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Judicial CP - November 2009

Corpun file 21770


The Straits Times, Singapore, 4 November 2009

Man jailed for tossing burning paper onto car

mugshot HE TOSSED burning tissue paper onto a parked car and caused $28 in damages.

For that act, loanshark runner Rain Chia Kuan Guan was handed a jail sentence of two years and three months yesterday.

Although the damage to the car was minimal, the district court found that it was a dangerous act as a fire could have damaged other vehicles.

The recent spate of cases of runners starting fires -- usually outside flats of debtors -- also made it necessary to send a signal that all forms of harassment by fire will be dealt with severely, said District Judge Jasvender Kaur.

The 25-year-old was caught by the car owner at 10pm on June 20, minutes after the crime. The odd-job worker admitted being told to do so by a loan shark after being handed to the police. He had become a runner as he was unable to repay a debt.

Click to enlarge

Chia was given a separate jail sentence of one year and three months, as well as three strokes of the cane, for scribbling loan-shark warnings outside a flat in Ang Mo Kio. The offences all took place in June, during which he also committed several traffic violations and harassed debtors.

He was fined a total of $2,800 and disqualified from driving any vehicle for a year, after colliding into a centre divider along North Canal Road on June 6. He also admitted yesterday to driving carelessly and driving without a licence and insurance.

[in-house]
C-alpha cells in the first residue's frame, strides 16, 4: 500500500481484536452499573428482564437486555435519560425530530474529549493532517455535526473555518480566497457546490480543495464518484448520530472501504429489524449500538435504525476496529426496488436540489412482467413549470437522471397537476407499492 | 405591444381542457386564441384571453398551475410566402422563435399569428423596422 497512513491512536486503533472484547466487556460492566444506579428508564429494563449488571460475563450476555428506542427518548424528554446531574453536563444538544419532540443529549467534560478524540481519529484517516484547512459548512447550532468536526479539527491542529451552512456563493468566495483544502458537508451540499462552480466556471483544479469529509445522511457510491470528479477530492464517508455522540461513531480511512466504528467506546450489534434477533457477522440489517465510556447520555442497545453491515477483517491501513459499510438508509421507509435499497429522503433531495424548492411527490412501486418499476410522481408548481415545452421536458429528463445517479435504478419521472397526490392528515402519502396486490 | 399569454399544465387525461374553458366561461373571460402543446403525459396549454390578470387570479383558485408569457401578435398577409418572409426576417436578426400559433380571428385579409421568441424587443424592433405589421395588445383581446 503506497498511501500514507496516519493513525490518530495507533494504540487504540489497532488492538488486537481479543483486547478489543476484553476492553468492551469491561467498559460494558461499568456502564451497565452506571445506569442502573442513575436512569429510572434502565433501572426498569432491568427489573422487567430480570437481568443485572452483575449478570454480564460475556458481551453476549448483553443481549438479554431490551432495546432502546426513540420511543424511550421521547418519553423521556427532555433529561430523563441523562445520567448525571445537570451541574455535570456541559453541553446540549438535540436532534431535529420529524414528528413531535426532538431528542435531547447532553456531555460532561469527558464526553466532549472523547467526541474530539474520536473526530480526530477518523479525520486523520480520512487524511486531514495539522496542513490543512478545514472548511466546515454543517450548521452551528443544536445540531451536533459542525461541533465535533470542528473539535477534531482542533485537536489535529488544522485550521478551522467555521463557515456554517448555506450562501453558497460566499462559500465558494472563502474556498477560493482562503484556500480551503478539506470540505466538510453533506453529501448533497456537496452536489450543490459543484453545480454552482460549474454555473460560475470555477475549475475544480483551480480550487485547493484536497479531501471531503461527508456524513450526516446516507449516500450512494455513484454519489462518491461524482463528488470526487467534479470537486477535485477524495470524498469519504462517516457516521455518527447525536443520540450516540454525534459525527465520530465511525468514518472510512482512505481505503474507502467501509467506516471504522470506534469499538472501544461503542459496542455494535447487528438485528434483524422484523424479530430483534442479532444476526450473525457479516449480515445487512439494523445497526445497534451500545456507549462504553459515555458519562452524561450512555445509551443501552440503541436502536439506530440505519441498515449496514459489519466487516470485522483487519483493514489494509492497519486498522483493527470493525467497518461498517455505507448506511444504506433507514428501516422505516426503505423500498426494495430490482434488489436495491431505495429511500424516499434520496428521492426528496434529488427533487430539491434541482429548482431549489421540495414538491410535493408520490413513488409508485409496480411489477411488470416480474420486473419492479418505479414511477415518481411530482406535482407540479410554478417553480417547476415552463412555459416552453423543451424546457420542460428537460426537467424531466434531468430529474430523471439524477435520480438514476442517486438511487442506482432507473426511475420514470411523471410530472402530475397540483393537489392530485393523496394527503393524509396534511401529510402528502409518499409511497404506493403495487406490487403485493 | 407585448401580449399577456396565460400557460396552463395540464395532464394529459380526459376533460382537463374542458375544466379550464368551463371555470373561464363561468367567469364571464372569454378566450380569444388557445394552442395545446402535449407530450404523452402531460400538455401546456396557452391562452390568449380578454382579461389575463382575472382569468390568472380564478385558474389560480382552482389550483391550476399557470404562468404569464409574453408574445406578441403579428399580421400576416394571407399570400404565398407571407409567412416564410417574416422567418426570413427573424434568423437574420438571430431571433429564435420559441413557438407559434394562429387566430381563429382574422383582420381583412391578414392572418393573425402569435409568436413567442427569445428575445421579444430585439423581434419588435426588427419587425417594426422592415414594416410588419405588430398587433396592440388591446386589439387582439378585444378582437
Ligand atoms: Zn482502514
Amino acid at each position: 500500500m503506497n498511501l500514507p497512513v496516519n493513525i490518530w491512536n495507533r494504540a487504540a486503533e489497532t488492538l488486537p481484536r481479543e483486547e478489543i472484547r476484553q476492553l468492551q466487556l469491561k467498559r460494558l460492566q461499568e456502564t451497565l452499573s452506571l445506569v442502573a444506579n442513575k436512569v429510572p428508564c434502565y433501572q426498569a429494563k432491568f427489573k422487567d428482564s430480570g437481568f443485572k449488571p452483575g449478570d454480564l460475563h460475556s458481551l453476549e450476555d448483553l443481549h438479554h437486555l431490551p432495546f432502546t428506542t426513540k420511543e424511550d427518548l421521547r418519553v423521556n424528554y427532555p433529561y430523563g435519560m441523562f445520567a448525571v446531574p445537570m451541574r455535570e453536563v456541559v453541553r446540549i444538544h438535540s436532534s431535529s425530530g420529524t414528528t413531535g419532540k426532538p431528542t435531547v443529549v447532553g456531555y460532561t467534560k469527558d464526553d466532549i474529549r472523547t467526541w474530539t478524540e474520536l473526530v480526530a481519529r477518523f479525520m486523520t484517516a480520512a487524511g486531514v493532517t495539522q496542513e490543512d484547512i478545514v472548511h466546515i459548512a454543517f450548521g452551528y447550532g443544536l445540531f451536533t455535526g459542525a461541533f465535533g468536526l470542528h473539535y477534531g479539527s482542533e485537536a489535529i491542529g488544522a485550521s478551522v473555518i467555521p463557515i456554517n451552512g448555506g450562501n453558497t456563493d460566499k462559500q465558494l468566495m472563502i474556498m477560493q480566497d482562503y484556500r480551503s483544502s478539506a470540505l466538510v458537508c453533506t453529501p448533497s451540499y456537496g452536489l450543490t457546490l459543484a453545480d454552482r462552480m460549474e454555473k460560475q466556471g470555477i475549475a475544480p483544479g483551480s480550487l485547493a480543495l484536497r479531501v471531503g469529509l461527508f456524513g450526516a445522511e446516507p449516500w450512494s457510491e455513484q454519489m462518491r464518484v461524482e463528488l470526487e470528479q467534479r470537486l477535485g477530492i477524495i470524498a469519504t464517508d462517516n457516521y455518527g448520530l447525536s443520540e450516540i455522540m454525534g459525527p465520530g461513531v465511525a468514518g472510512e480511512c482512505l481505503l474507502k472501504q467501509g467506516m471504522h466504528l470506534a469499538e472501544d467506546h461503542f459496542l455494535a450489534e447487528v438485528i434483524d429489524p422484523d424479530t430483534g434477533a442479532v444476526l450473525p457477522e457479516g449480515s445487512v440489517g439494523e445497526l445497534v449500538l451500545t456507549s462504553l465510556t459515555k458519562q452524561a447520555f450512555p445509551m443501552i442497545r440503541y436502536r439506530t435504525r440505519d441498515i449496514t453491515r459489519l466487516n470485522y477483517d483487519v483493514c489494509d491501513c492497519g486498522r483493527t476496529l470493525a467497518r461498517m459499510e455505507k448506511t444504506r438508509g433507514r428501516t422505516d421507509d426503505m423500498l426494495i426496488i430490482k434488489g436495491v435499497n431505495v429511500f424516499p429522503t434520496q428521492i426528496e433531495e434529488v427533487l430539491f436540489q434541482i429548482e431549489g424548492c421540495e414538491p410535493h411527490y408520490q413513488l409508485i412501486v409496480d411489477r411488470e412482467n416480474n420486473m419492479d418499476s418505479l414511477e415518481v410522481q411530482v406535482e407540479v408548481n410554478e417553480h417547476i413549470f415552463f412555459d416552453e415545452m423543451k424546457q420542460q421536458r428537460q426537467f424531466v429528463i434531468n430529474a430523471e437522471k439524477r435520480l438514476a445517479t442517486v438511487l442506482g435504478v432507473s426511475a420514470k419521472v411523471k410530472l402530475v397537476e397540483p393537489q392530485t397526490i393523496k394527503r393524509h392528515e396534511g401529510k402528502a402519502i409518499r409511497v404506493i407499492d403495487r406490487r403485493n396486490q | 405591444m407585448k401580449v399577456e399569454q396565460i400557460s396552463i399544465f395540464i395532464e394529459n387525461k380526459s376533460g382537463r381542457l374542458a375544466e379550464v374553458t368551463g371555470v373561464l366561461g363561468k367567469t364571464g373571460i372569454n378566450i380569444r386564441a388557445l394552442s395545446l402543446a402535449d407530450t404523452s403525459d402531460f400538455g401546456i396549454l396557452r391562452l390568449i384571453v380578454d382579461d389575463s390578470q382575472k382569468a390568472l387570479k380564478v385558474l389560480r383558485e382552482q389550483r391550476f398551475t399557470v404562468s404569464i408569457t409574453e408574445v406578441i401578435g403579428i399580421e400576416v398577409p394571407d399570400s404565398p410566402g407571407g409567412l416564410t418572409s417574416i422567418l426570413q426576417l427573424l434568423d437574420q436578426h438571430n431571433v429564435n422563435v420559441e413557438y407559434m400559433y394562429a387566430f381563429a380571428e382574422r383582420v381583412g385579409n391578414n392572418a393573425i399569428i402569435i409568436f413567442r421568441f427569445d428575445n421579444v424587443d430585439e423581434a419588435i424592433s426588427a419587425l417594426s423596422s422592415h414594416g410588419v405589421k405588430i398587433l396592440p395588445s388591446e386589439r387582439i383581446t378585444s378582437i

Chia, who has previous convictions for copyright infringements and drug trafficking, could have been jailed for up to seven years and fined for committing mischief by fire.

Corpun file 21817


Today, Singapore, 10 November 2009

One of the 'worst' predators ever: Judge

Molester's plea against 32-year jail, 24 strokes of the cane dismissed

By Ong Dai Lin

Huang Shiyou, 23, appeared impassive during the hearing yesterday.
Photo courtesy Singapore Police Force

SINGAPORE -- He molested nine young girls in a span of 16 months -- making Huang Shiyou's case "one of the worst" to have come before the courts, according to Justice V K Rajah.

And so the defence's plea that a 32-year jail term and 24 strokes of the cane were "manifestly excessive" was dismissed yesterday by the Court of Appeal, which found no reason to disagree with the sentence given by the trial judge in April.

Huang, 23, had preyed on girls aged nine to 14 in Tampines, from April 2007 to July last year.

His first four victims were molested in a lift.

The former National Serviceman forced some of the other victims to follow him to staircase landings, where he groped them, made them perform oral sex on him and tried to rape them.

He was arrested after his ninth victim, an 11-year-old, filed a police report.

Huang's lawyer Chia Kok Seng argued yesterday that a shorter jail term of around 20 to 22 years should be "adequate" to keep his client away from society and for him to be rehabilitated.

Click to enlarge

Mr Chia said: "The question is what term of custody will be fair and give a reasonable prospect to the accused who has rehabilitated and doesn't become a menace to society."

But Justice Rajah said there was no medical evidence to show that the paedophile was unlikely to commit the offence again after release from jail: "When we have cases of multiple sex offences, apart from deterrence and retribution, the principal consideration is also prevention and incapacitation.

"He (Huang) committed multiple offences over a period of several months -- the assumption is that he is a menace to society."